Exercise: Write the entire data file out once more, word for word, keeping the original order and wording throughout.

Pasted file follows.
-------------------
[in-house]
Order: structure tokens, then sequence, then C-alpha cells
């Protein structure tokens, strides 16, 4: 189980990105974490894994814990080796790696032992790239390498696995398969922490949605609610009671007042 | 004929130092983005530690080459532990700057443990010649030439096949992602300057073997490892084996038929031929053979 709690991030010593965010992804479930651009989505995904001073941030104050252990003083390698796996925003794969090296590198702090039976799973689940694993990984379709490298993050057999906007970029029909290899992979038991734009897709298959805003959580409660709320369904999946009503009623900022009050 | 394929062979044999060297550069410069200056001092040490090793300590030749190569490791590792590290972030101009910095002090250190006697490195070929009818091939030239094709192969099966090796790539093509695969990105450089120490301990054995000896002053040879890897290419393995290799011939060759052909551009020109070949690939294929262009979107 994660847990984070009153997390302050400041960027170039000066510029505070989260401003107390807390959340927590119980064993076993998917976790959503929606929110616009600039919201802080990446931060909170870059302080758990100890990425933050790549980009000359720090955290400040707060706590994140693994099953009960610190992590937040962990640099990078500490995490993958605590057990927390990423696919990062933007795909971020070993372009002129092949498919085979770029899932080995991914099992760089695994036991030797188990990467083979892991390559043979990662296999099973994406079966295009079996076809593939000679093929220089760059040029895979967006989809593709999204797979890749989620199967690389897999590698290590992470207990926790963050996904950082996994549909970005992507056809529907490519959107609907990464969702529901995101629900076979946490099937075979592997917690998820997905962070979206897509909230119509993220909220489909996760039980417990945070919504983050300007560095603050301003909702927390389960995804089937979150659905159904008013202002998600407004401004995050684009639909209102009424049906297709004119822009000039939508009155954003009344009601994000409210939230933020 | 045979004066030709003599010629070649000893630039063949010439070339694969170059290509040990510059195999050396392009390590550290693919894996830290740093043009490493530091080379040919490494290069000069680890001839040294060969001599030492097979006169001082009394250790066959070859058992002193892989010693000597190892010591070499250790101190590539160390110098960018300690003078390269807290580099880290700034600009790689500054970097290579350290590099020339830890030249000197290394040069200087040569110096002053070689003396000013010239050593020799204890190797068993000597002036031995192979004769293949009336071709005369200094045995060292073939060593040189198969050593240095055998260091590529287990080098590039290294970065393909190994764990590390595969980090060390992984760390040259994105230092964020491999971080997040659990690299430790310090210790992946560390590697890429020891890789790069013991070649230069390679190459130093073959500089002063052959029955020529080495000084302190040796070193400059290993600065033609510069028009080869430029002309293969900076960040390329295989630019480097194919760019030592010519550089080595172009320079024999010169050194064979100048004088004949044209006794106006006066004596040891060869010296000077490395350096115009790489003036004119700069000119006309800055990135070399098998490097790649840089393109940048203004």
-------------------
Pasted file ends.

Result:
[in-house]
Order: structure tokens, then sequence, then C-alpha cells
């Protein structure tokens, strides 16, 4: 189980990105974490894994814990080796790696032992790239390498696995398969922490949605609610009671007042 | 004929130092983005530690080459532990700057443990010649030439096949992602300057073997490892084996038929031929053979 709690991030010593965010992804479930651009989505995904001073941030104050252990003083390698796996925003794969090296590198702090039976799973689940694993990984379709490298993050057999906007970029029909290899992979038991734009897709298959805003959580409660709320369904999946009503009623900022009050 | 394929062979044999060297550069410069200056001092040490090793300590030749190569490791590792590290972030101009910095002090250190006697490195070929009818091939030239094709192969099966090796790539093509695969990105450089120490301990054995000896002053040879890897290419393995290799011939060759052909551009020109070949690939294929262009979107 994660847990984070009153997390302050400041960027170039000066510029505070989260401003107390807390959340927590119980064993076993998917976790959503929606929110616009600039919201802080990446931060909170870059302080758990100890990425933050790549980009000359720090955290400040707060706590994140693994099953009960610190992590937040962990640099990078500490995490993958605590057990927390990423696919990062933007795909971020070993372009002129092949498919085979770029899932080995991914099992760089695994036991030797188990990467083979892991390559043979990662296999099973994406079966295009079996076809593939000679093929220089760059040029895979967006989809593709999204797979890749989620199967690389897999590698290590992470207990926790963050996904950082996994549909970005992507056809529907490519959107609907990464969702529901995101629900076979946490099937075979592997917690998820997905962070979206897509909230119509993220909220489909996760039980417990945070919504983050300007560095603050301003909702927390389960995804089937979150659905159904008013202002998600407004401004995050684009639909209102009424049906297709004119822009000039939508009155954003009344009601994000409210939230933020 | 045979004066030709003599010629070649000893630039063949010439070339694969170059290509040990510059195999050396392009390590550290693919894996830290740093043009490493530091080379040919490494290069000069680890001839040294060969001599030492097979006169001082009394250790066959070859058992002193892989010693000597190892010591070499250790101190590539160390110098960018300690003078390269807290580099880290700034600009790689500054970097290579350290590099020339830890030249000197290394040069200087040569110096002053070689003396000013010239050593020799204890190797068993000597002036031995192979004769293949009336071709005369200094045995060292073939060593040189198969050593240095055998260091590529287990080098590039290294970065393909190994764990590390595969980090060390992984760390040259994105230092964020491999971080997040659990690299430790310090210790992946560390590697890429020891890789790069013991070649230069390679190459130093073959500089002063052959029955020529080495000084302190040796070193400059290993600065033609510069028009080869430029002309293969900076960040390329295989630019480097194919760019030592010519550089080595172009320079024999010169050194064979100048004088004949044209006794106006006066004596040891060869010296000077490395350096115009790489003036004119700069000119006309800055990135070399098998490097790649840089393109940048203004």